A Louisiana judge has ordered the city of Baton Rouge to release the psychological evaluation that was used in the hiring of officer Blane Salamoni, who shot and killed 37-year-old Alton Sterling in front of a convenience store in 2016.
The order comes days after Baton Rouge Police Chief Murphy Paul apologized on behalf of the department for hiring Salamoni, admitting that the officer had a history of bad behavior prior to the shooting.
Sterling’s killing left many outraged and sparked national protests. Surveillance video from that night showed Sterling packing up the DVDs he was selling when one officer, Howie Lake II, confronted him. Officer Salamoni arrived to assist Lake, and seconds later, shot Sterling in the chest.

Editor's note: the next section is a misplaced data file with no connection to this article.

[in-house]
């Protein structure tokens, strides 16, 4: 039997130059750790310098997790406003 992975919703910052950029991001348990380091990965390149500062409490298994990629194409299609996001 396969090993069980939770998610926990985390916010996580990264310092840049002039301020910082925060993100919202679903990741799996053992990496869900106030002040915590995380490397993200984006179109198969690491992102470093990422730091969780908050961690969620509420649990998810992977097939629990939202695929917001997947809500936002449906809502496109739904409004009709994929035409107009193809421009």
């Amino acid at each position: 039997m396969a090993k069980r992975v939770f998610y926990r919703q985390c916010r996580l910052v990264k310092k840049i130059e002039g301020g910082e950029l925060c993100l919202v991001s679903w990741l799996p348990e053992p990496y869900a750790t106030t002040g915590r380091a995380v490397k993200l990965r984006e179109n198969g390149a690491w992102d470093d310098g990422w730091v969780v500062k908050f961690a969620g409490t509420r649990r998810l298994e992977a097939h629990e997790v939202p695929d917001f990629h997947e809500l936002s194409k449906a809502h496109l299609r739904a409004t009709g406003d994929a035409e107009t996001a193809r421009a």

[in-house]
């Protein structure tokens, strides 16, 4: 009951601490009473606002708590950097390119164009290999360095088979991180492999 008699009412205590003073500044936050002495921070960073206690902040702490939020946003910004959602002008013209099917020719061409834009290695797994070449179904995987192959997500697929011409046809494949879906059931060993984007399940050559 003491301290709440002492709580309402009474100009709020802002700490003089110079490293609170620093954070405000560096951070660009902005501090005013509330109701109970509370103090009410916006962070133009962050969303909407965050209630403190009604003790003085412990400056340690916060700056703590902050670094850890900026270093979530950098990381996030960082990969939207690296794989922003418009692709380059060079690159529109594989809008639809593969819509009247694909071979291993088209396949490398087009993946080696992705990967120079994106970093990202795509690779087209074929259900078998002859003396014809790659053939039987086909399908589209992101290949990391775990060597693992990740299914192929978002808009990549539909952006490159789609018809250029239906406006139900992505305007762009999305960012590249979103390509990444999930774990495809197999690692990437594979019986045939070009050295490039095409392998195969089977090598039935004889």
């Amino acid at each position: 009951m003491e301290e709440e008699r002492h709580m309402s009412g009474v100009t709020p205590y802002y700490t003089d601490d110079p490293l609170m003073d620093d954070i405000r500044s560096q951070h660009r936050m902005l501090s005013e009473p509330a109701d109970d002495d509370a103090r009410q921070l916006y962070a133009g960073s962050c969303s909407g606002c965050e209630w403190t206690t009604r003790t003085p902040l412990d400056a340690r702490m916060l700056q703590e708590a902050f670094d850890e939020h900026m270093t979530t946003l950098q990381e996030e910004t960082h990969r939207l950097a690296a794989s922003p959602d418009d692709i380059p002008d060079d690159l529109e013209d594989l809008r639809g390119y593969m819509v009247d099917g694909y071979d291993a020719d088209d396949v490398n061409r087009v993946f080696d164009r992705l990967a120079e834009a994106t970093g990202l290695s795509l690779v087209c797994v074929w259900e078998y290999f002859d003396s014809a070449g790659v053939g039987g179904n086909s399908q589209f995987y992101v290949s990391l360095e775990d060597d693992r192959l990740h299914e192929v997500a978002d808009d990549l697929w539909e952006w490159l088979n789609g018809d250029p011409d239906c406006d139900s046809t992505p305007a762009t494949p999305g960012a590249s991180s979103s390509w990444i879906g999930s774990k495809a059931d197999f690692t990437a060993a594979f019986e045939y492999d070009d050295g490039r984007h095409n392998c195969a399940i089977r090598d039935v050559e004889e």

The officers were responding to a 911 call of a man with a gun at the store.
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A federal judge has thrown out a lawsuit filed by a Louisiana police officer charging that the Black Lives Matter movement was responsible for violence that happened at a protest in Baton Rouge in July 2016. According to Salon, Judge Brian A. Jackson ruled that social movements cannot be sued and that activist DeRay Mckesson could not be held liable for the actions of others. The police officer who filed the lawsuit remains anonymous. The lawsuit also took issue with the hashtag #BlackLivesMatter. “For reasons that should be obvious, a hashtag – which is an expression that categorizes or classifies a person’s thought – is not a “juridical person” and therefore lacks the capacity to be sued,” Judge Jackson wrote. “Plaintiff’s attempt to bring suit against a social movement and a hashtag evinces either a gross lack of understanding of the concept of capacity or bad faith.”